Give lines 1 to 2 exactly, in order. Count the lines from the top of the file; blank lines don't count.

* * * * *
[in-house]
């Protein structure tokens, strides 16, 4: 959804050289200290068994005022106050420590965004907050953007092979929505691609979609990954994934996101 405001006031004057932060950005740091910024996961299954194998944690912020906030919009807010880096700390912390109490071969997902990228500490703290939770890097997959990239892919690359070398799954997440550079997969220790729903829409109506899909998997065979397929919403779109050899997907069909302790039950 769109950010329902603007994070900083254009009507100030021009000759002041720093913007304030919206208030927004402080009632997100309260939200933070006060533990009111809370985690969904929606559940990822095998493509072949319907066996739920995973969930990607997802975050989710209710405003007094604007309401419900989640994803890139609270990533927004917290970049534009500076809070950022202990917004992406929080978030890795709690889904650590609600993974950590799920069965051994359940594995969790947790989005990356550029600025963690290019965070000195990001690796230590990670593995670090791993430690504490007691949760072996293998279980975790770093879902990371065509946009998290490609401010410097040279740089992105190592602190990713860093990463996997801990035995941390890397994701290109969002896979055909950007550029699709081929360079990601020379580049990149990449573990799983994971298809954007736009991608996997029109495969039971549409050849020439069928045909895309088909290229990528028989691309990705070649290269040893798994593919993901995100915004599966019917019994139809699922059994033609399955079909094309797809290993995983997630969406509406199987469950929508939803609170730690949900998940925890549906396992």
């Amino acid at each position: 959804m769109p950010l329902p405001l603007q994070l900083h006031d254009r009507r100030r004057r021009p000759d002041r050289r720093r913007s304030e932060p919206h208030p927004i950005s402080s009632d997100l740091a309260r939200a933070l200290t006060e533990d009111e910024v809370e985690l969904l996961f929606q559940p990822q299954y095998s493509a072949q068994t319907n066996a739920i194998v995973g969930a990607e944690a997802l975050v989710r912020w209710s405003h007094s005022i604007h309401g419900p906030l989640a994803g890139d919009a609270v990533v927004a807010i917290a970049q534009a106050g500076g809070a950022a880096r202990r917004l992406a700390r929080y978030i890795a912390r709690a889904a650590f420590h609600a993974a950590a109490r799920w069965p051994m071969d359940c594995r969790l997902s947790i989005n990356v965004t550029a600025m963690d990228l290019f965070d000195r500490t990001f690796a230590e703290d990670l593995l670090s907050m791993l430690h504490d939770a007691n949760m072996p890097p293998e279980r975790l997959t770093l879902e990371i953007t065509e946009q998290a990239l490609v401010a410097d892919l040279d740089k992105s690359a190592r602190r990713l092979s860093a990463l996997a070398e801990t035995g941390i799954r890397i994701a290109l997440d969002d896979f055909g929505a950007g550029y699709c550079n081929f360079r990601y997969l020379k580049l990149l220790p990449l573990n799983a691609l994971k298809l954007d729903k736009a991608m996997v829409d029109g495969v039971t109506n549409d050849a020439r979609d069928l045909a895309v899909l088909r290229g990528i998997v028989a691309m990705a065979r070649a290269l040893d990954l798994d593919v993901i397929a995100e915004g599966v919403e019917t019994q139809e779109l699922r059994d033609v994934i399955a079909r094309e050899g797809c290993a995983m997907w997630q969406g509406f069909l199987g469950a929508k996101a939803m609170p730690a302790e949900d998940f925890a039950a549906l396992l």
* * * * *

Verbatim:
[in-house]
């Protein structure tokens, strides 16, 4: 959804050289200290068994005022106050420590965004907050953007092979929505691609979609990954994934996101 405001006031004057932060950005740091910024996961299954194998944690912020906030919009807010880096700390912390109490071969997902990228500490703290939770890097997959990239892919690359070398799954997440550079997969220790729903829409109506899909998997065979397929919403779109050899997907069909302790039950 769109950010329902603007994070900083254009009507100030021009000759002041720093913007304030919206208030927004402080009632997100309260939200933070006060533990009111809370985690969904929606559940990822095998493509072949319907066996739920995973969930990607997802975050989710209710405003007094604007309401419900989640994803890139609270990533927004917290970049534009500076809070950022202990917004992406929080978030890795709690889904650590609600993974950590799920069965051994359940594995969790947790989005990356550029600025963690290019965070000195990001690796230590990670593995670090791993430690504490007691949760072996293998279980975790770093879902990371065509946009998290490609401010410097040279740089992105190592602190990713860093990463996997801990035995941390890397994701290109969002896979055909950007550029699709081929360079990601020379580049990149990449573990799983994971298809954007736009991608996997029109495969039971549409050849020439069928045909895309088909290229990528028989691309990705070649290269040893798994593919993901995100915004599966019917019994139809699922059994033609399955079909094309797809290993995983997630969406509406199987469950929508939803609170730690949900998940925890549906396992």